WASHINGTON — The CIA station chief opened the locked box containing the sensitive equipment he used from his home in Tel Aviv, Israel, to communicate with CIA headquarters in Virginia, only to find that someone had tampered with it. He sent word to his superiors about the break-in.
The incident, described to the Associated Press by three former senior U.S. intelligence officials, might have been dismissed as just another cloak-and-dagger incident in the world of international espionage, except that the same thing had happened to the previous station chief in Israel.
It was a not-so-subtle reminder that, even in a country friendly to the United States, the CIA was itself being watched.
Such meddling underscores what is widely known but rarely discussed outside intelligence circles: U.S. national security officials consider Israel to be, at times, a frustrating ally and a genuine counterintelligence threat.
In addition to what the former U.S. officials described as intrusions in homes in the past decade, Israel has been implicated in U.S. criminal espionage cases and disciplinary proceedings against CIA officers and blamed in the presumed death of an important spy in Syria for the CIA during the administration of President George W. Bush.
The CIA considers Israel its No. 1 counterintelligence threat in the agency's Near East Division, the group that oversees spying across the Middle East, according to current and former officials. Counterintelligence is the art of protecting national secrets from spies. This means the CIA believes that U.S. national secrets are safer from other Middle Eastern governments than from Israel.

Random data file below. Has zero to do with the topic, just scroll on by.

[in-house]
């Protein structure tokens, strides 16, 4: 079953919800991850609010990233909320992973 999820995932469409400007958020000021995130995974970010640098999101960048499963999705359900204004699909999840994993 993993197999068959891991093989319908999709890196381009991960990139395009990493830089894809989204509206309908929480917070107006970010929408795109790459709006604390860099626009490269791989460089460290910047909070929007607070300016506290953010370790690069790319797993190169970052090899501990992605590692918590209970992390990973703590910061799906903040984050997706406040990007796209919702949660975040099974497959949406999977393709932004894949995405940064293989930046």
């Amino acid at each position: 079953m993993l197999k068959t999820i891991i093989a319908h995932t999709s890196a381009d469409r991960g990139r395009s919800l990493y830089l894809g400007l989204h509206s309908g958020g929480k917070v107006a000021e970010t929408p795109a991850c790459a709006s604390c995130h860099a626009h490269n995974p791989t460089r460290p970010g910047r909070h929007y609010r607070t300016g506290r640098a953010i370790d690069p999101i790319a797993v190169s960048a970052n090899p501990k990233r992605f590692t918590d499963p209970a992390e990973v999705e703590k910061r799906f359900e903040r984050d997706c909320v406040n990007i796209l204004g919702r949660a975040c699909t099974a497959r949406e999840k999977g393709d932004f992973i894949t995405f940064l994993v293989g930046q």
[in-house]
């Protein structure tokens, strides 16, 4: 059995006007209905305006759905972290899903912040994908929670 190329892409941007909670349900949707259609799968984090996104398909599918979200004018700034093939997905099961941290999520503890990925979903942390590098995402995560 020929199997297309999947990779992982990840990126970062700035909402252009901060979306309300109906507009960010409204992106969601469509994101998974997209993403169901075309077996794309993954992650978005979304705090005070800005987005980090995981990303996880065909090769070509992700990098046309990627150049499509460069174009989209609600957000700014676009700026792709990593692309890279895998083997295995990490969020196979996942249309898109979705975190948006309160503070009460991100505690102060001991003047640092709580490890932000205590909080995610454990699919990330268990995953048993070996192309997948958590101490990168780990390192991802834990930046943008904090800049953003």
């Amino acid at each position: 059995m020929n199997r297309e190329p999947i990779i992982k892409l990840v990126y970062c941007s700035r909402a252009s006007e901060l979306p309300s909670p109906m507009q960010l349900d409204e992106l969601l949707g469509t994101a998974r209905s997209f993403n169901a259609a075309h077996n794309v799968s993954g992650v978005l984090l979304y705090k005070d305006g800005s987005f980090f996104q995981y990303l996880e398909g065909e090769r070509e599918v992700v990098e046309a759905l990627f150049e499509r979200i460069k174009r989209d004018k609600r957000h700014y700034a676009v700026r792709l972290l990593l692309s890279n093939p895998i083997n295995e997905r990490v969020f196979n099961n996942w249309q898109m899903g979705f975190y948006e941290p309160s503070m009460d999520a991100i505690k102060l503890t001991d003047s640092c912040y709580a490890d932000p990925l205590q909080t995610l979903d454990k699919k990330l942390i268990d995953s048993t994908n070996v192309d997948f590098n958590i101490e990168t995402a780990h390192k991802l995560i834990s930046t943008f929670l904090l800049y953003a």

The officials spoke on condition of anonymity because they weren't authorized to talk publicly about the sensitive intelligence and diplomatic issues between the two countries.
The counterintelligence worries continue even as the U.S. relationship with Israel features close cooperation on intelligence programs that reportedly included the Stuxnet computer virus that attacked computers in Iran's main nuclear enrichment facilities.
"It's a complicated a relationship," said Joseph Wippl, a former senior CIA clandestine officer and head of the agency's office of congressional affairs. "They have their interests. We have our interests. For the U.S., it's a balancing act."
An Israeli spokesman in Washington, Lior Weintraub, said his country has close ties with the United States.
"Israel's intelligence and security agencies maintain close, broad and continuous cooperation with their U.S. counterparts," Weintraub said. "They are our partners in confronting many mutual challenges. Any suggestion otherwise is baseless and contrary to the spirit and practice of the security cooperation between our two countries."
The CIA declined comment.